Going Global: India’s Neighbourhood
Columns / September 4, 2015
Early this month, India and Bangladesh have put to rest what was possibly the strangest border dispute in the world.
Along their shared border were more than 160 enclaves—small plots of land that belong to one country but are surrounded by another country, and in some cases, surrounded again by another country, and so forth.
Similar border oddities can be found in other places around the world. Geography nerds will surely know about Baarle-Hertog and Baarle-Nassau between the Netherlands and Belgium. In some cases, half a restaurant or house could be in one country while the other half was in another. One could wake up in Belgium and shower in the Netherlands. Of course these countries are part of the EU, where most nations have no border controls, so such oddities are quaint tourist attractions. This is not how it is in India and Bangladesh, where even “silly” borders are serious business.
Before Aug. 1, the inhabitants of these small enclaves, some no more than a few square kilometers, would have to go through border control on the way to school, or to get groceries. It seems absurd—it would be one thing if these plots of land held any strategic or economic value, but they don’t. The reality is that ever since the departure of the British Empire, the governments of India and Bangladesh have been kicking the metaphorical can down the road, saying that they’d get around to it “eventually.”
Luckily, India has a pretty good relationship with Bangladesh, and a Pew survey conducted in 2014 suggested that 70 per cent of Bangladeshis have a favourable opinion of India.
Their relationship with Pakistan is a little rockier.
Their troubles started in the 1950s, when Britain left South Asia. The British decided it would be best to carve out the map along cultural lines—thus Pakistan, with an overwhelming Muslim majority population, governed by an Islamic republic, became their own country. India was a secular state with a Hindu majority and a Muslim minority. Today’s Bangladesh was actually part of Pakistan, then known as “East Pakistan” until they became independent in 1971. However, these divisions weren’t smooth at all, leading to the biggest populations transfer in history—millions of Sikhs and Hindus from new Pakistan moved into India, and millions of Muslims moved to new Pakistan. Many died along the way in violent clashes and riots.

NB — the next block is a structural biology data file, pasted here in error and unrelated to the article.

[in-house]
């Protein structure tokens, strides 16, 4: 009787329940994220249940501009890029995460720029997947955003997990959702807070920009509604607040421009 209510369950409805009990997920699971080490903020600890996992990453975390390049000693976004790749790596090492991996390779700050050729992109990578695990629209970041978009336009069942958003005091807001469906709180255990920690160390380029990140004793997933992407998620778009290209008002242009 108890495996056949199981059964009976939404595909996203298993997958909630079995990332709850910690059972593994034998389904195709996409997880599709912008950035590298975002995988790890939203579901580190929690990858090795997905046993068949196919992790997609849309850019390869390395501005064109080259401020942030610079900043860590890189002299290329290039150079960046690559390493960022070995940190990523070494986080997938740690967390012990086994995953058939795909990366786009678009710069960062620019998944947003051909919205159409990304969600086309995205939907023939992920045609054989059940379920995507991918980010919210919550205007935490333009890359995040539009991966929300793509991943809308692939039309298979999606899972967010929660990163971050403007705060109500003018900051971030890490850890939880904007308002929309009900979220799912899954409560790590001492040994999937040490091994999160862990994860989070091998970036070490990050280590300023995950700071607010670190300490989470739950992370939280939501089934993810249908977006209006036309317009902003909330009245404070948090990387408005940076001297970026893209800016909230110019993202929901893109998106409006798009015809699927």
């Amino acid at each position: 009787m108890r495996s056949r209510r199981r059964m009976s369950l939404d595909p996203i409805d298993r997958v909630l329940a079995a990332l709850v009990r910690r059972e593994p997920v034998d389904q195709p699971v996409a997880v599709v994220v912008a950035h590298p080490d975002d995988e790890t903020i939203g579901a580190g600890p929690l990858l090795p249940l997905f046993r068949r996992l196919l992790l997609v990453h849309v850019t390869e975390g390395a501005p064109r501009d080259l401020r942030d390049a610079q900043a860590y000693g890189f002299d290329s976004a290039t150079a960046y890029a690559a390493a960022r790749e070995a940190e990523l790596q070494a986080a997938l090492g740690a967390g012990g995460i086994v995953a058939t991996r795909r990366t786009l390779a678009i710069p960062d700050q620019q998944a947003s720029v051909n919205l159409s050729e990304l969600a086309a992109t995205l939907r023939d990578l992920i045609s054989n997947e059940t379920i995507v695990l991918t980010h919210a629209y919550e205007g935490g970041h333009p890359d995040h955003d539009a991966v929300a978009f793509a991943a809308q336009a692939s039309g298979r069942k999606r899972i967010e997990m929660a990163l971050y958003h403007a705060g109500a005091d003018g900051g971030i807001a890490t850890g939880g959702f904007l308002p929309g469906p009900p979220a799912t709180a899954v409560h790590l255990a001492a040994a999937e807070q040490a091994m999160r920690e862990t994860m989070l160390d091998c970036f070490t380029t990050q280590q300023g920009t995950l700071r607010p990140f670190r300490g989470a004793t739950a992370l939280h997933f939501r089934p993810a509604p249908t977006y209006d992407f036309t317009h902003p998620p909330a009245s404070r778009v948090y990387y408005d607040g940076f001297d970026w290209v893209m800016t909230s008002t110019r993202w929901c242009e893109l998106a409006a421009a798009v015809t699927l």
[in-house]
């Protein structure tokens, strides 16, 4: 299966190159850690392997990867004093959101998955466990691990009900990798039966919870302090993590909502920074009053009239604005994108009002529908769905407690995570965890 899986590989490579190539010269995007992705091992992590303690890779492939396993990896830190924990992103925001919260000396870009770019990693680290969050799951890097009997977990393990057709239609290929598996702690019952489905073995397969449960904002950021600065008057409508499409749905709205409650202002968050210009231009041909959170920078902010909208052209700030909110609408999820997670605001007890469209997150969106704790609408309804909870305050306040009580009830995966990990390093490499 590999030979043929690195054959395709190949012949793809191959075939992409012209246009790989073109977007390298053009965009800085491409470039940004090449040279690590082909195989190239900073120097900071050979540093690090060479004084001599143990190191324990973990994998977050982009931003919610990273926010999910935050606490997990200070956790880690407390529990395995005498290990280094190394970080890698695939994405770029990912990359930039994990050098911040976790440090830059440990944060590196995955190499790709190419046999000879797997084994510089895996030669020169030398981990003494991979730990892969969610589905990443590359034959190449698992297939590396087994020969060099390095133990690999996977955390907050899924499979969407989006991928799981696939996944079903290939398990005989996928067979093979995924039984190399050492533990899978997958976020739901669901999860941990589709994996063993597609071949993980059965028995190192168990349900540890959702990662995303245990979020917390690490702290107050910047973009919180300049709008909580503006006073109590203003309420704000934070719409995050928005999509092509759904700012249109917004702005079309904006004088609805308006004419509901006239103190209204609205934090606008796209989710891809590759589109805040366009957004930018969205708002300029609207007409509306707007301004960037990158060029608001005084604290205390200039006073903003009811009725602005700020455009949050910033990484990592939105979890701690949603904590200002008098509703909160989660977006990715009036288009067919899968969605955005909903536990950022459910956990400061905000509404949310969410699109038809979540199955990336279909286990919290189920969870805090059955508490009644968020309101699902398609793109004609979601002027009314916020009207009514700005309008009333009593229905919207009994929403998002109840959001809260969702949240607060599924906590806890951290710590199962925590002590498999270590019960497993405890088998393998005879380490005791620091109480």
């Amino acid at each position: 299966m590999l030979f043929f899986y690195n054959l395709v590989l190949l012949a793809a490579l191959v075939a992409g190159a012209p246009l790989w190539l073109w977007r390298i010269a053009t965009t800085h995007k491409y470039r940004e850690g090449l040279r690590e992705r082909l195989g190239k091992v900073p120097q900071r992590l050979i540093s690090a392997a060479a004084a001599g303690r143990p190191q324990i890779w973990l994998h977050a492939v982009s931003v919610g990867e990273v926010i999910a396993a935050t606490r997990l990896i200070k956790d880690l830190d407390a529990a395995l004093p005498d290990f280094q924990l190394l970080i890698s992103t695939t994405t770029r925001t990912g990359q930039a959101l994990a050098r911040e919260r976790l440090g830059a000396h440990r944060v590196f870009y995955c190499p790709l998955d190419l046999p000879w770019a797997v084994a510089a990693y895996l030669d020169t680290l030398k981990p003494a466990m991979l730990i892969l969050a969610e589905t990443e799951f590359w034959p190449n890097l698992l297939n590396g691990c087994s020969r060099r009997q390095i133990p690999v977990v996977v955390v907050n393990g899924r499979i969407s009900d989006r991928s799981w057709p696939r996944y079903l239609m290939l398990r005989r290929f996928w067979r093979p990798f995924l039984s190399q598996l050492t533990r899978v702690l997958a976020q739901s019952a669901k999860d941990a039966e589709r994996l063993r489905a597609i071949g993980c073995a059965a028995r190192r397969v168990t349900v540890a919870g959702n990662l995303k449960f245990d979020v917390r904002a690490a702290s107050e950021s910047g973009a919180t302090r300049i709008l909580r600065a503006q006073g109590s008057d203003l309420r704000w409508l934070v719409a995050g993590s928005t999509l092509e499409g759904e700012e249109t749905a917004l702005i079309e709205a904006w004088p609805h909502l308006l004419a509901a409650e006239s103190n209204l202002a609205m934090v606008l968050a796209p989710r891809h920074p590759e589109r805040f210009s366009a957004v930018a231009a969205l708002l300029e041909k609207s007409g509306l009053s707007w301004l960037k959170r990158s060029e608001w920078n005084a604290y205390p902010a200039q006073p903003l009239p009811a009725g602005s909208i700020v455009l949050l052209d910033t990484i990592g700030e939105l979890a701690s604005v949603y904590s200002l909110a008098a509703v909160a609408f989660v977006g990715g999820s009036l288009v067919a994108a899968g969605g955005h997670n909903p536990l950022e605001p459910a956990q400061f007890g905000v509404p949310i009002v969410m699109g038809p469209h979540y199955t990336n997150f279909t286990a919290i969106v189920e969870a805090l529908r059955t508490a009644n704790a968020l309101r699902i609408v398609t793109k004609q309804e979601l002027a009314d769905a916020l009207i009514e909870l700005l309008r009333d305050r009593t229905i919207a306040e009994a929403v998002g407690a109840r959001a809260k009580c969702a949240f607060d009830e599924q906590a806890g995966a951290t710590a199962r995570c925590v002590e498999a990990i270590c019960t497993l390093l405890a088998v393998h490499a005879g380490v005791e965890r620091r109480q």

There’s an area in the north—Kashmir and Jammu—which remains a difficult issue to this day. If you look the region up on Google Maps right now, you’ll see a spaghetti plate of dotted lines as India, Pakistan and even China claim varying extents of the land. Pakistan controls one-third, though “it’s basically run by military,” says Shinder Purewal, a political science professor at KPU.
“It’s really a delicate issue between the two, and it has been the source of three wars between India and Pakistan.”
Before the British withdrew, the region was inhabited mostly by Muslims, but was controlled by a Hindu Raja: Hari Singh. Though his people wanted the territory to become part of Pakistan, the Raja wished to remain neutral. Because of this, tribal militia crossed the border with support from Pakistan. With no one else to turn to, the Raja asked India for help, but would only get it if they agreed to become part of India. The Raja accepted this deal with reluctance. This led to the Indo-Pakistani War of 1947.
But is the Kashmir region valuable? “In terms of natural resources, no, but strategically it’s very important, because you’re facing China, and it’s linking India also to Tibet,” says Purewal. “If the whole of Kashmir was under India’s occupation, then China wouldn’t be able to build any direct links to Pakistan, which they’re doing at present.”
“In terms of resources, it’s one of those spots where Indians would like to travel, because it’s a very beautiful valley. It has its attraction. It grows a lot of fruit, which is vital for the economy, but so far, nothing major [in regards to] under-the-earth natural resources.”